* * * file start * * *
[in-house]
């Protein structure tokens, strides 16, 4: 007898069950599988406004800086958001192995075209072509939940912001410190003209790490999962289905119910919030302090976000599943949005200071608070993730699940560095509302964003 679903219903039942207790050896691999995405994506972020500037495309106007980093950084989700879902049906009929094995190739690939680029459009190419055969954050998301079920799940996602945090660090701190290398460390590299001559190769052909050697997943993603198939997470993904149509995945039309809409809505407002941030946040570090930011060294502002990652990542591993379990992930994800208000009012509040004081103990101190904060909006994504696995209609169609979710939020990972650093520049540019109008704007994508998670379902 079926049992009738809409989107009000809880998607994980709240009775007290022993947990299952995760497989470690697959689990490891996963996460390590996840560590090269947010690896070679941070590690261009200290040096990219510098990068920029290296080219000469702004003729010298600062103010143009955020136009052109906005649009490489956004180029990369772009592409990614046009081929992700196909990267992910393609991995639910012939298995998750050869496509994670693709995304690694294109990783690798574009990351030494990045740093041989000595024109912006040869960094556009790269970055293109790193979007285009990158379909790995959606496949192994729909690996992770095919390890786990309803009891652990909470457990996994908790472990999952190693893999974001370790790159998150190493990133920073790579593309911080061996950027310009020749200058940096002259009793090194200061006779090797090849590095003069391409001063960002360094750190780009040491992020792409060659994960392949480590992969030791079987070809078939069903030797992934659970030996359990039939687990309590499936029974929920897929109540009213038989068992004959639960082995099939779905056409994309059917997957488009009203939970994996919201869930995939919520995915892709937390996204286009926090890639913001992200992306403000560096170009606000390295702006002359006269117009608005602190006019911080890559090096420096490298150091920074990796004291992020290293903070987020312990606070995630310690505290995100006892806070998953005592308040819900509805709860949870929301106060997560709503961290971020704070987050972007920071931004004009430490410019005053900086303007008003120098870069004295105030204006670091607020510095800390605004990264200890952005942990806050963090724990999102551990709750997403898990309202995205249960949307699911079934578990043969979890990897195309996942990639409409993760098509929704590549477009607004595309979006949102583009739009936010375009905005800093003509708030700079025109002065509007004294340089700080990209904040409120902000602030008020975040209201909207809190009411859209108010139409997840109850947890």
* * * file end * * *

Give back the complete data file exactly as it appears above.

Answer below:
[in-house]
């Protein structure tokens, strides 16, 4: 007898069950599988406004800086958001192995075209072509939940912001410190003209790490999962289905119910919030302090976000599943949005200071608070993730699940560095509302964003 679903219903039942207790050896691999995405994506972020500037495309106007980093950084989700879902049906009929094995190739690939680029459009190419055969954050998301079920799940996602945090660090701190290398460390590299001559190769052909050697997943993603198939997470993904149509995945039309809409809505407002941030946040570090930011060294502002990652990542591993379990992930994800208000009012509040004081103990101190904060909006994504696995209609169609979710939020990972650093520049540019109008704007994508998670379902 079926049992009738809409989107009000809880998607994980709240009775007290022993947990299952995760497989470690697959689990490891996963996460390590996840560590090269947010690896070679941070590690261009200290040096990219510098990068920029290296080219000469702004003729010298600062103010143009955020136009052109906005649009490489956004180029990369772009592409990614046009081929992700196909990267992910393609991995639910012939298995998750050869496509994670693709995304690694294109990783690798574009990351030494990045740093041989000595024109912006040869960094556009790269970055293109790193979007285009990158379909790995959606496949192994729909690996992770095919390890786990309803009891652990909470457990996994908790472990999952190693893999974001370790790159998150190493990133920073790579593309911080061996950027310009020749200058940096002259009793090194200061006779090797090849590095003069391409001063960002360094750190780009040491992020792409060659994960392949480590992969030791079987070809078939069903030797992934659970030996359990039939687990309590499936029974929920897929109540009213038989068992004959639960082995099939779905056409994309059917997957488009009203939970994996919201869930995939919520995915892709937390996204286009926090890639913001992200992306403000560096170009606000390295702006002359006269117009608005602190006019911080890559090096420096490298150091920074990796004291992020290293903070987020312990606070995630310690505290995100006892806070998953005592308040819900509805709860949870929301106060997560709503961290971020704070987050972007920071931004004009430490410019005053900086303007008003120098870069004295105030204006670091607020510095800390605004990264200890952005942990806050963090724990999102551990709750997403898990309202995205249960949307699911079934578990043969979890990897195309996942990639409409993760098509929704590549477009607004595309979006949102583009739009936010375009905005800093003509708030700079025109002065509007004294340089700080990209904040409120902000602030008020975040209201909207809190009411859209108010139409997840109850947890």